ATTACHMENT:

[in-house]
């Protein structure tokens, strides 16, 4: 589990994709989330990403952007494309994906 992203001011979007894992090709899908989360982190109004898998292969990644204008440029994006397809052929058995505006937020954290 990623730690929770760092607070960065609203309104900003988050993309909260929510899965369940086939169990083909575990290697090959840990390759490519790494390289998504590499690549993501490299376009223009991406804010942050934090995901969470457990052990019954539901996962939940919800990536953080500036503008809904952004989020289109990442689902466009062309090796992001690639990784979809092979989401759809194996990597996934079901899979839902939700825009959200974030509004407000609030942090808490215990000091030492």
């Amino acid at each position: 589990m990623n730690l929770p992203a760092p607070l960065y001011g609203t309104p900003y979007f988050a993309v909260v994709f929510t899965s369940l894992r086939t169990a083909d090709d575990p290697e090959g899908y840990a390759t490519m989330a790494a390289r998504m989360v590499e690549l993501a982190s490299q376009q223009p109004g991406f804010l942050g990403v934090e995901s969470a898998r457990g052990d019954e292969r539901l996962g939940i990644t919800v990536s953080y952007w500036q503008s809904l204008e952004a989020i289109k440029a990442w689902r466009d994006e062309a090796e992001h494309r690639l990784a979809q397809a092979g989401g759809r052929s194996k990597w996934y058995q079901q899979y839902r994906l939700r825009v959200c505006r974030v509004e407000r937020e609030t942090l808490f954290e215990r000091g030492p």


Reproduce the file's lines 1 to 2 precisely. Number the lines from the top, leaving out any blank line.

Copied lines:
[in-house]
């Protein structure tokens, strides 16, 4: 589990994709989330990403952007494309994906 992203001011979007894992090709899908989360982190109004898998292969990644204008440029994006397809052929058995505006937020954290 990623730690929770760092607070960065609203309104900003988050993309909260929510899965369940086939169990083909575990290697090959840990390759490519790494390289998504590499690549993501490299376009223009991406804010942050934090995901969470457990052990019954539901996962939940919800990536953080500036503008809904952004989020289109990442689902466009062309090796992001690639990784979809092979989401759809194996990597996934079901899979839902939700825009959200974030509004407000609030942090808490215990000091030492």